Fostering Healthy Futures for Vulnerable Youth Through Mentoring
WORKSHOP LED BY HEATHER TAUSSIG
Heather Taussig, Ph.D., is a Professor at the University of Denver’s Graduate School of Social Work. She is also an Adjunct Professor at the Kempe Center for the Prevention and Treatment of Child Abuse and Neglect at the University of Colorado, USA.
Dr. Taussig has spent her career developing prevention programming for vulnerable youth, with a focus on maltreated children in foster care. She developed and directs the Fostering Healthy Futures program, an evidence-based mentoring and skills training program for preadolescent children. An adaptation of Fostering Healthy Futures for teens is currently being tested in a randomized controlled trial. Dr. Taussig also conducts longitudinal research on risk and protective factors, teen dating violence, child welfare outcomes, and policy issues related to foster care.
Dr. Taussig served on the U.S. Department of Justice’s Executive Panel on Mentoring, which examined the science associated with mentoring programs. She was also a Research Fellow at the Summer Institute on Youth Mentoring at Portland State University and currently serves on the Research Board of the U.S. National Mentoring Resource Center, funded by the Office of Juvenile Justice and Delinquency Prevention. Dr. Taussig served on Colorado Governor Ritter’s Task Force on Foster Care and Permanence and continues to participate in several community collaboratives and partnerships, including Mentor Colorado.
Youth with a history of maltreatment are at risk for mental health, behavioral, and social problems, resulting in adverse life-course outcomes. Innovative interventions are needed to mitigate the risk for poor outcomes. Fostering Healthy Futures (FHF) is a mentoring and skills training program for preadolescent children who have been maltreated and placed in foster care (see www.fosteringhealthyfutures.org). FHF has been tested through rigorous research including three randomized controlled trials, which have demonstrated important outcomes including increased living stability, better mental health functioning and less delinquency/juvenile justice involvement (see Taussig & Culhane, 2010; Taussig et al., 2012; Taussig et al., 2019). Two adaptations of FHF are currently being evaluated: (1) a mentoring program for teenagers with a history of maltreatment and child welfare involvement and (2) a program for pre-teens with adverse childhood experiences (ACEs).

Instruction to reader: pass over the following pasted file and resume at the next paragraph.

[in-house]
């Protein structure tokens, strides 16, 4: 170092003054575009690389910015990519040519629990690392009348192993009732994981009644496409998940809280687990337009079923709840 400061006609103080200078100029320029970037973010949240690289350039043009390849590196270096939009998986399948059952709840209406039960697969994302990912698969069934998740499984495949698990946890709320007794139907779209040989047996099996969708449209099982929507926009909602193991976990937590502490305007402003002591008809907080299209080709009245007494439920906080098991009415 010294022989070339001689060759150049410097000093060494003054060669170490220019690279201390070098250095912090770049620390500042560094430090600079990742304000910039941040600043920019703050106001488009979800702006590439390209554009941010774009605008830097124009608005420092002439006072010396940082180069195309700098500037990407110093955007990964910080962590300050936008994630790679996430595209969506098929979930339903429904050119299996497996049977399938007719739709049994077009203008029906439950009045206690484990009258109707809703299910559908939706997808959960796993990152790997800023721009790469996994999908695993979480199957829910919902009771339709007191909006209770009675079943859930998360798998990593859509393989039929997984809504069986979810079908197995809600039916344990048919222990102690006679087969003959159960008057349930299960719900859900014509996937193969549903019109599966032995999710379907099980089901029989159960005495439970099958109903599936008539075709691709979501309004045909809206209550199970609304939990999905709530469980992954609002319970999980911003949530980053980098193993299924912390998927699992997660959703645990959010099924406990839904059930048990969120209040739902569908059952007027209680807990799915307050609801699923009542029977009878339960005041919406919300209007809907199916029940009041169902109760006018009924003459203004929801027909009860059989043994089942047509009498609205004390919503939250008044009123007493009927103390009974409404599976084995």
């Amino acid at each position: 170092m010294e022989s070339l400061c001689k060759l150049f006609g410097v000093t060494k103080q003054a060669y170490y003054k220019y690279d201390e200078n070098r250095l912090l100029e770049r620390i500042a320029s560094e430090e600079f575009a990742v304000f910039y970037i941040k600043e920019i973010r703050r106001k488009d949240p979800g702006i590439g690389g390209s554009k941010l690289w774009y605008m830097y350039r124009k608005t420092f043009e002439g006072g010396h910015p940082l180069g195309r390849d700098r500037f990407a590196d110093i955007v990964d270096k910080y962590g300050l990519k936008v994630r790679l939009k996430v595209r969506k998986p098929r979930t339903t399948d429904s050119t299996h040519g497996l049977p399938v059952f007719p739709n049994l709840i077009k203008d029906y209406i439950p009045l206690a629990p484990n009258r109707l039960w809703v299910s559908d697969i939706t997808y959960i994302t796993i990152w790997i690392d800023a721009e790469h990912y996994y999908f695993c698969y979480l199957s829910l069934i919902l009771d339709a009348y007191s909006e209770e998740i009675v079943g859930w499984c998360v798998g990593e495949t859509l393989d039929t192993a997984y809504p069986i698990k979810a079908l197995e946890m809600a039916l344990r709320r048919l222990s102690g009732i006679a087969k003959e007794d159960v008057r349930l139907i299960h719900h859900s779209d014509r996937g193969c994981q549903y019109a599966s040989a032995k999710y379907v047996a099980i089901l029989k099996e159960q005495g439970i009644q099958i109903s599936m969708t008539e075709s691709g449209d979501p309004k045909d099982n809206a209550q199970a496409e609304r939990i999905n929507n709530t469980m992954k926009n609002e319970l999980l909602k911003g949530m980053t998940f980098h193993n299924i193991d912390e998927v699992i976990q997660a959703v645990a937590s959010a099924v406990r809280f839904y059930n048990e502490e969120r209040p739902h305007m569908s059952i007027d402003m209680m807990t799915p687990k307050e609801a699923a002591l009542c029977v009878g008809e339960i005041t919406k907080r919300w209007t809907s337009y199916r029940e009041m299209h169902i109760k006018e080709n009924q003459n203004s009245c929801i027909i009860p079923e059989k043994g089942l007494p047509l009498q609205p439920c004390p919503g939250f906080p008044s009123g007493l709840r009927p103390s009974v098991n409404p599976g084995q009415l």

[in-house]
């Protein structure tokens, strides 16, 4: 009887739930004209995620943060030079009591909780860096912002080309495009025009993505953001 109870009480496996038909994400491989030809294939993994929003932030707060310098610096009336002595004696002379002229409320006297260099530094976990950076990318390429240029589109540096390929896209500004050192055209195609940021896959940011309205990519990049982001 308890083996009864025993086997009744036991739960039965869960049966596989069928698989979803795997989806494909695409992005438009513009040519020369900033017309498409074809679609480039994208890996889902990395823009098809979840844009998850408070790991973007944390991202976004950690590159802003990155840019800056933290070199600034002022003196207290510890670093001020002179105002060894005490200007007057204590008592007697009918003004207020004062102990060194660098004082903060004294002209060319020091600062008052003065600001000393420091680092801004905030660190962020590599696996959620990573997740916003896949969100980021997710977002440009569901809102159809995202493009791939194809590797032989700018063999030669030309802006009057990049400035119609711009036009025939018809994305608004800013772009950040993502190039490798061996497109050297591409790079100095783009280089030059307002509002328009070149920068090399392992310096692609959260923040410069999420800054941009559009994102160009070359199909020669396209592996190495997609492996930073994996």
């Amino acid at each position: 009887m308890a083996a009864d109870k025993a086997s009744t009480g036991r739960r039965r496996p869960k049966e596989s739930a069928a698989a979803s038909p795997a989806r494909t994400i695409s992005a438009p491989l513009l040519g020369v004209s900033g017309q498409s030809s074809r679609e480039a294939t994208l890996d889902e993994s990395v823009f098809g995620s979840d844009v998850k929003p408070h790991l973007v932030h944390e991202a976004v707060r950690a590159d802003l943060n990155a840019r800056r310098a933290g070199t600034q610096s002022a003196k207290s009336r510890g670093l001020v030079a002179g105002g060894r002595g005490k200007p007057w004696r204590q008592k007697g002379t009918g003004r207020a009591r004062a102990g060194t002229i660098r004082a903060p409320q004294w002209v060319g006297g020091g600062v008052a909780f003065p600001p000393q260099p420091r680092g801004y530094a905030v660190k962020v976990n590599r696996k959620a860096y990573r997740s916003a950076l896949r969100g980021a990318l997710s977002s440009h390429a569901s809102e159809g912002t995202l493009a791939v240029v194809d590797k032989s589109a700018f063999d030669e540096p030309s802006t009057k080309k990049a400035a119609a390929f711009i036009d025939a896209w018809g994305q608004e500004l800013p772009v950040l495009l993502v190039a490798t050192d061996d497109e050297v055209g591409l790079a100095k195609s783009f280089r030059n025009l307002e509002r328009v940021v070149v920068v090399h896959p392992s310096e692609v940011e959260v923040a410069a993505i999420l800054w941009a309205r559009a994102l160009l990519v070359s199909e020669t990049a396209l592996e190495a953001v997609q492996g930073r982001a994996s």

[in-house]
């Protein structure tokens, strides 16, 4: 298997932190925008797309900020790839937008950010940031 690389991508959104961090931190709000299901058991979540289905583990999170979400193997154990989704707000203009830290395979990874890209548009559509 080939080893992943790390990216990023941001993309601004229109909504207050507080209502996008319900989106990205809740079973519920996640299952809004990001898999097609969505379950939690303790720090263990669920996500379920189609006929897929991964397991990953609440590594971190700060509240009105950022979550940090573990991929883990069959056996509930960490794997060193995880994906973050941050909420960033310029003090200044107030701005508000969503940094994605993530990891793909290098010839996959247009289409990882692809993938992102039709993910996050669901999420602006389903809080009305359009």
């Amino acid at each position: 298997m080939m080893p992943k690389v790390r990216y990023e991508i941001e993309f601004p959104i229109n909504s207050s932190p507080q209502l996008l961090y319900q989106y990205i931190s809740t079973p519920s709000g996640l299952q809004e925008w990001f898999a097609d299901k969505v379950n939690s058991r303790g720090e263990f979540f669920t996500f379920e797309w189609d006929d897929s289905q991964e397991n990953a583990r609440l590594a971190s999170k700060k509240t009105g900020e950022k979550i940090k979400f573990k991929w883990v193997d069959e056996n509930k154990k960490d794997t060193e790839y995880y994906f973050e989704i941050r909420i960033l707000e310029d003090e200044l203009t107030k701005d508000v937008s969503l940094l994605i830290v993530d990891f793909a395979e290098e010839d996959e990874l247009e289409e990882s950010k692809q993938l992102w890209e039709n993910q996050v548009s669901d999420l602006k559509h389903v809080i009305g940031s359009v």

This presentation will decribe the development, key components, and outcomes of the FHF program, paying particular attention to the conference themes.
Although the FHF program was developed by practitioners/researchers, we used focus groups with key participants to shape the program model and we continually employ participant feedback to make modifications. In addition, although we evaluate program outcomes in our research, we also examine key mentoring program components and processes so that our work may better inform the broader research community.
Mentoring and socio-cultural diversity:
The mentors in our program are graduate students who often do not match their mentees on demographic characteristics (e.g., gender, race, ethnicity, socioeconomic status). We will discuss the measures we have taken to train mentors to work with diverse youth and families and examine outcomes for diverse program participants.
Mentoring and gender:
In our program, half of the children are male but we have predominantly female mentors. Qualitative interviews with children and caregivers post-program have been conducted to understand children’s and caregivers’ experiences of gender mismatches. We will also discuss how we incorporate issues of healthy relationships, sexual health and dating violence into our programs.
Methodologies and ethics on mentoring:
FHF is a time-limited mentoring program for children who have experienced substantial adversity and trauma. In addition, the use of students as mentors has been questioned, especially because they do not match youth on many key characteristics. We will discuss the rationale for these program components and ramifications.
Overall, the goal of the session will be for mentoring practitioners and researchers to engage in discussion and leave with ideas for how to develop contextually-sensitive, ethical and impactful mentoring programs for vulnerable children.